Nanotechnology Now

Our NanoNews Digest Sponsors



Heifer International

Wikipedia Affiliate Button


android tablet pc

Home > Press > Penn Study: Understanding Graphene’s Electrical Properties on an Atomic Level

An illustration of a graphene nanoribbon shaped by the beam of a transmission electron microscope.Credit: Robert Johnson
An illustration of a graphene nanoribbon shaped by the beam of a transmission electron microscope.

Credit: Robert Johnson

Abstract:
Graphene, a material that consists of a lattice of carbon atoms, one atom thick, is widely touted as being the most electrically conductive material ever studied. However, not all graphene is the same. With so few atoms comprising the entirety of the material, the arrangement of each one has an impact on its overall function.

Penn Study: Understanding Graphene’s Electrical Properties on an Atomic Level

Philadelphia, PA | Posted on July 22nd, 2014

Now, for the first time, researchers from the University of Pennsylvania have used a cutting-edge microscope to study the relationship between the atomic geometry of a ribbon of graphene and its electrical properties.

A deeper understanding of this relationship will be necessary for the design of graphene-based integrated circuits, computer chips and other electronic devices.

The study was led by professors A.T. Charlie Johnson and Marija Drndić, both of the Department of Physics and Astronomy in Penn's School of Arts & Sciences, along with Zhengqing John Qi, a member of Johnson's lab, and Julio Rodríguez-Manzo from Drndic's lab. Sung Ju Hong, then a member of Johnson's lab, also contributed to the study.

The Penn team collaborated with researchers at Brookhaven National Laboratory, the Université Catholique de Louvain in Belgium and Seoul National University in South Korea.

Their study was published in the journal Nano Letters.

The team's experiments were enabled by Brookhaven's aberration-corrected transmission electron microscope, or AC-TEM. By focusing the microscope's electron beam, the researchers were able to controllably cut sheets of graphene into ribbons with widths as small as 10 nanometers, while keeping them connected to an electricity source outside the microscope. They then could use the AC-TEM's nanoscopic resolution to distinguish between individual carbon atoms within those ribbons. This level of precision was necessary to determine how the carbon atoms on the edges of the nanoribbons were oriented.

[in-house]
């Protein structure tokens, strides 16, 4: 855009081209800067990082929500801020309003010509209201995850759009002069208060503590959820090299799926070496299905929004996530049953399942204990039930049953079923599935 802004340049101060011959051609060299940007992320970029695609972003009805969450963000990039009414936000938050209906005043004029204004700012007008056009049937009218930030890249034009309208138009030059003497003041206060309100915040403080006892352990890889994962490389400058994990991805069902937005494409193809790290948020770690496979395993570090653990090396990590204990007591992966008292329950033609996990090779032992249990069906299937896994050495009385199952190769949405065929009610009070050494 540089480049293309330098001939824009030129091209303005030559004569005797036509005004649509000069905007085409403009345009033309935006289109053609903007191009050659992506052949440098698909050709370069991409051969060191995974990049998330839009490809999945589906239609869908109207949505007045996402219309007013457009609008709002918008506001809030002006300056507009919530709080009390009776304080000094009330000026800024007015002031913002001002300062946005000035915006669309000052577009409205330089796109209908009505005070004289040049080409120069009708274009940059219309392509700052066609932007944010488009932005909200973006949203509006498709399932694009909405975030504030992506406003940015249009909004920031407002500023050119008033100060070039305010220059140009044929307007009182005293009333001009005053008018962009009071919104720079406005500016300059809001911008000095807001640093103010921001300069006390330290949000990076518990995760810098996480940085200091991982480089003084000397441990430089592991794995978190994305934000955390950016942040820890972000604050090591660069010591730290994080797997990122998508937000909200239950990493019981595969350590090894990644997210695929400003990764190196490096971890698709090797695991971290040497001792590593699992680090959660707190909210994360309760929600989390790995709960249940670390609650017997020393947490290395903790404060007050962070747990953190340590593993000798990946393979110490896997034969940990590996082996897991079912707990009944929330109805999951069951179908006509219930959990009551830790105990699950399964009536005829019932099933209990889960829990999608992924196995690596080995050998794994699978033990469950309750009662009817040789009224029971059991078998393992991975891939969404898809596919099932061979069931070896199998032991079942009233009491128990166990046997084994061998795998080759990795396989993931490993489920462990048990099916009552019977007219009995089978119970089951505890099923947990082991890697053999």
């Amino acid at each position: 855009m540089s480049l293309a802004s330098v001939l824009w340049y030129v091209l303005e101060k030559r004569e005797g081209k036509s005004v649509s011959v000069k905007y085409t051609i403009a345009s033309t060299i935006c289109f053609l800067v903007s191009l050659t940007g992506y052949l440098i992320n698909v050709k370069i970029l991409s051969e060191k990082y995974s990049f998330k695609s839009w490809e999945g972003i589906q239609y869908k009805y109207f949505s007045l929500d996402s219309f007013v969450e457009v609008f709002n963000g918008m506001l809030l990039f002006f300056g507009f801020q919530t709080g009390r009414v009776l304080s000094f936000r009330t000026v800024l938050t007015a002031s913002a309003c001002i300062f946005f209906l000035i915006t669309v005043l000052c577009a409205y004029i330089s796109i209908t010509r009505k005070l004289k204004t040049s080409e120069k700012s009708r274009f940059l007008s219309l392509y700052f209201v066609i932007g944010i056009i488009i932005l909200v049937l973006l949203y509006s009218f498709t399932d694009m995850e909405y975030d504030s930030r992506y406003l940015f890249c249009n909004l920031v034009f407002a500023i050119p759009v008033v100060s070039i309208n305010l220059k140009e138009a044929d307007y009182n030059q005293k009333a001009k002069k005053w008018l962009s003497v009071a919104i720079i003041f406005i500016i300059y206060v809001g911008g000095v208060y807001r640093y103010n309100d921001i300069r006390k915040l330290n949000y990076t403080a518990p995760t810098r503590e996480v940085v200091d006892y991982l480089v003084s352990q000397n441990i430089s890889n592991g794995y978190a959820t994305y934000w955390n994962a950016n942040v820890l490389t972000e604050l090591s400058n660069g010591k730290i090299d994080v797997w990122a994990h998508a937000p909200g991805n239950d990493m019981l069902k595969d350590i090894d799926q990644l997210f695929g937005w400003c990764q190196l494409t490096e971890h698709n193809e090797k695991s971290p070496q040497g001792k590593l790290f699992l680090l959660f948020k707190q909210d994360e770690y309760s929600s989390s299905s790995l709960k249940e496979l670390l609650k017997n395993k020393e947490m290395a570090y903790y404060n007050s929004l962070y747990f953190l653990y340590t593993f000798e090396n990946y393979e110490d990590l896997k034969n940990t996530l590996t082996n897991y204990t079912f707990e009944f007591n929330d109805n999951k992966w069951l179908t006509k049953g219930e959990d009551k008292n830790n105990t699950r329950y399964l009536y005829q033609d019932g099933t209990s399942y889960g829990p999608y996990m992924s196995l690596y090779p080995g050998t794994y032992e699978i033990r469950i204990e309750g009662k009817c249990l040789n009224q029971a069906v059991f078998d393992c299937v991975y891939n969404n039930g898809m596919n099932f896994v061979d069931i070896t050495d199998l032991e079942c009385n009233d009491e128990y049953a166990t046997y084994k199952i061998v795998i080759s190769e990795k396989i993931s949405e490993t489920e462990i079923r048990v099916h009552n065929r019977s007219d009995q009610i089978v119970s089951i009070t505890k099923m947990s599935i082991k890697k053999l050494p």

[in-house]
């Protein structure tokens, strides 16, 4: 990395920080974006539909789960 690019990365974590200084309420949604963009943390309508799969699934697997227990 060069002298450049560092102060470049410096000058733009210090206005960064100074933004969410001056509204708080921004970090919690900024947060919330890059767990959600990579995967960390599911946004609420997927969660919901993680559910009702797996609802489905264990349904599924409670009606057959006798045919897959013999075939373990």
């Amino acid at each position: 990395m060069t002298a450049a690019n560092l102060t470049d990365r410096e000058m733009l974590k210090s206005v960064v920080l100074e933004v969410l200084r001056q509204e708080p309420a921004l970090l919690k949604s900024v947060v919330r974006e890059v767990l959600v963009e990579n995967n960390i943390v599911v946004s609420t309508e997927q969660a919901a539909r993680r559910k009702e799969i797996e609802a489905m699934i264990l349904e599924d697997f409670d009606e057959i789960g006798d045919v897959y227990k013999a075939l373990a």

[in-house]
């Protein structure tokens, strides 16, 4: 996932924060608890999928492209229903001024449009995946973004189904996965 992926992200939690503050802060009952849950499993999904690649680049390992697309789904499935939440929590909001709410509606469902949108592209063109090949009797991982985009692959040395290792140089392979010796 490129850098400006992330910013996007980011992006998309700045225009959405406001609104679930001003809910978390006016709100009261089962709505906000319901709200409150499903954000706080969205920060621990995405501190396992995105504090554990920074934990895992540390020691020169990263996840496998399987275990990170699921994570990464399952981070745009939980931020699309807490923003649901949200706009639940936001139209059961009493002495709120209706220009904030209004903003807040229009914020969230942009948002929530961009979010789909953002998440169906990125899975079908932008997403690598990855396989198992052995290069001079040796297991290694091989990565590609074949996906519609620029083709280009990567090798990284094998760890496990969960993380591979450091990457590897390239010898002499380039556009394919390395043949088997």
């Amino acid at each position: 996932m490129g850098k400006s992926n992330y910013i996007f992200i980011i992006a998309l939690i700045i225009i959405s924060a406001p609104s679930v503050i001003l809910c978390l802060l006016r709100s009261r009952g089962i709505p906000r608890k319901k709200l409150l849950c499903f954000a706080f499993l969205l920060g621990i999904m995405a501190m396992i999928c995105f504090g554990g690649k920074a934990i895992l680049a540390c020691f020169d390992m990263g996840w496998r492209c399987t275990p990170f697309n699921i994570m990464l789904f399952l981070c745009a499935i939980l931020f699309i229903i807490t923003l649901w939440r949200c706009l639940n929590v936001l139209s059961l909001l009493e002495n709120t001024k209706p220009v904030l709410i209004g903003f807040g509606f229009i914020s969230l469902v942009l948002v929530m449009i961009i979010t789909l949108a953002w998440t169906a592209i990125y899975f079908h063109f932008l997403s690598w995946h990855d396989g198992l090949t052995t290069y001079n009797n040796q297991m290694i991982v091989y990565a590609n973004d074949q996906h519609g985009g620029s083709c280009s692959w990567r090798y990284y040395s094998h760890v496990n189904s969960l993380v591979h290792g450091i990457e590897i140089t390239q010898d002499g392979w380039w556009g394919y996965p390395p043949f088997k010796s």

"We're relating the structure of the graphene — its atomic arrangement — to its electrical transport properties," said Drndić. "In particular, we were looking at the edges, which we were able to identify the geometry of."

"Graphene looks like chicken wire, and you can cut up this hexagonal lattice of carbon atoms in different ways, producing different shapes on the edge," she said. "But if you cut it one way, it might behave more like a metal, and, if you cut it another way, it could be more like a semiconductor."

For any piece of graphene, either the pointy or flat sides of its carbon hexagons might be at the piece's edge. Where the pointy sides face outward, the edge has a "zig-zag" pattern. Flat sides produce "armchair" pattern when they are on an edge. Any given edge might also display a mix of the two, depending on how the piece of graphene was initially cut and how that edge degrades under stress.

Because the graphene nanoribbons were connected to an electricity source while they were inside the AC-TEM, the researchers were able to simultaneously trace the outline of the ribbons and measure their conductivity. This allowed the two figures to be correlated.

"If you want to use graphene nanoribbons in computer chips, for example, you absolutely need to have this information," Johnson said. "People have looked at these ribbons under the microscope, and people have measured their electrical properties without looking at them but never both at the same time."

After studying the nanoribbons with relatively low levels of electron flow, the researchers turned up the intensity, much like turning up a light bulb using a dimmer switch The combination of the electron bombardment from the microscope and the large amount of electrons flowing through the nanoribbons caused their structures to gradually degrade. As carbon bonds within the nanoribbons broke, they became thinner and the shape of their edges changed, providing additional data points.

"By doing everything within the microscope," Rodríguez-Manzo said, "we can just follow this transformation to the end, measuring currents for the nanoribbons even when the get smaller than 1 nanometer across. That's five atoms wide."

This kind of stress testing is critical to the future design of graphene electronics.

"We have to see how much current we can transport before these nanoribbons fall apart. Our data shows that this figure is high compared to copper," Rodríguez-Manzo said.

The harsh conditions also caused some of the ribbons to fold up on themselves, producing nanoscopic graphene loops. Serendipitously, the team found that these loops had desirable properties.

"When the edges wrap around and form the loops we see," Johnson said, "it helps hold the structure together, and it makes the current density a thousand higher than what is currently state of the art. That structure would be useful in making interconnects [which are the conducting paths that connect transistors together in integrated circuits]."